Unlike the PicoWeb design I decided to try and memory-map the ISA card rather than using I/O ports as this should yield a higher level of performance, whilst also leaving the I/O ports available for other uses. Also unlike the PicoWeb design I assumed that the internal RAM in the AVR would not be enough to support general network use and that I'd need an external SRAM anyway, so I'd have the address latch for free.
The original development for Liquorice was done with a Kanda STK300 evaluation board for the ATMega103, so this seemed like an ideal platform to use for the network development.
After some discussion on the AVR-GCC mailing list it looked like other designers would still like to I/O map things, so the driver software within Liquorice has been modified to make it easy to accommodate either strategy.
The following Ethernet cards are currently supported:
The schematic for the ISA bus connections
are available in either PDF format or Cadsoft's
The STK300 has a rather "cheap" way of decoding the SRAM and LCD memory mapping. Unfortunately this means that the LCD sits at 0x8000 and takes up 32k of the 64k space. It's not too difficult to make this a lot more sensible and move it to 0xc000, thus mapping 16k by ORing the enable signal on the LCD header with A14 (the RS output on the LCD header) and by connecting the A0 from the memory expansion header to RS on the LCD. There are better strategies (using a 74HC138 springs to mind), however this works and is easy to do.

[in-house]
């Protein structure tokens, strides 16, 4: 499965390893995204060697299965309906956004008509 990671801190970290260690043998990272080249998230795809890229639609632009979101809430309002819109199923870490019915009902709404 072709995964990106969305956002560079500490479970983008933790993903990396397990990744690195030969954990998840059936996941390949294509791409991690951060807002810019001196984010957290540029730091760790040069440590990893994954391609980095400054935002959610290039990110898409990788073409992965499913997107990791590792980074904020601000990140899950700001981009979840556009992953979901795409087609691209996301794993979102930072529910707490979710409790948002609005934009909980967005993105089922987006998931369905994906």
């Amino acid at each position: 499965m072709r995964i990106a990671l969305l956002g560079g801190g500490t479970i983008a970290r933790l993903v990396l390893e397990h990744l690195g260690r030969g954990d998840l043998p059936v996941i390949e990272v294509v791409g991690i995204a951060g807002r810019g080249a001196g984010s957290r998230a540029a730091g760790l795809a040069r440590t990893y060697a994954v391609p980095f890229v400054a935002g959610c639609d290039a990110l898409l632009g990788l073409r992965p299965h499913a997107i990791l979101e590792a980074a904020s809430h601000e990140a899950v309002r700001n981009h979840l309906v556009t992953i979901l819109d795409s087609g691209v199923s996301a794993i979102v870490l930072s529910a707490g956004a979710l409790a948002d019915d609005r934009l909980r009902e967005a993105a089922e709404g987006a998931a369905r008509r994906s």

The 74HC573 latch is somewhat critical,
especially if "wiring" out to the ISA connector rather than having everything
nicely on a PCB. Originally I had a 74F573 which appeared to work fine
with just the SRAM, however as soon as I tried to connect an Ethernet card
everything went slightly off the rails. The problem turns out to be that
the STK300 can be susceptible to ground bounce (when switching all of its
outputs simulaneously the lead inductance of the ground pin is sufficient
that the chip's local ground reference bounces, making the enable signal
look like it has deasserted and then reasserted a few ns later). If anyone's
that interested then mail
me (I did a lot of research into ground bounce in 1989 and know the
problem in painful detail), but one work around for this is to put a 100pf
capacitor between ground and the enable input of the '573. In general this
will not be a problem to anyone working with SMT rather than through-hole
components - the STK300 is through hole however...
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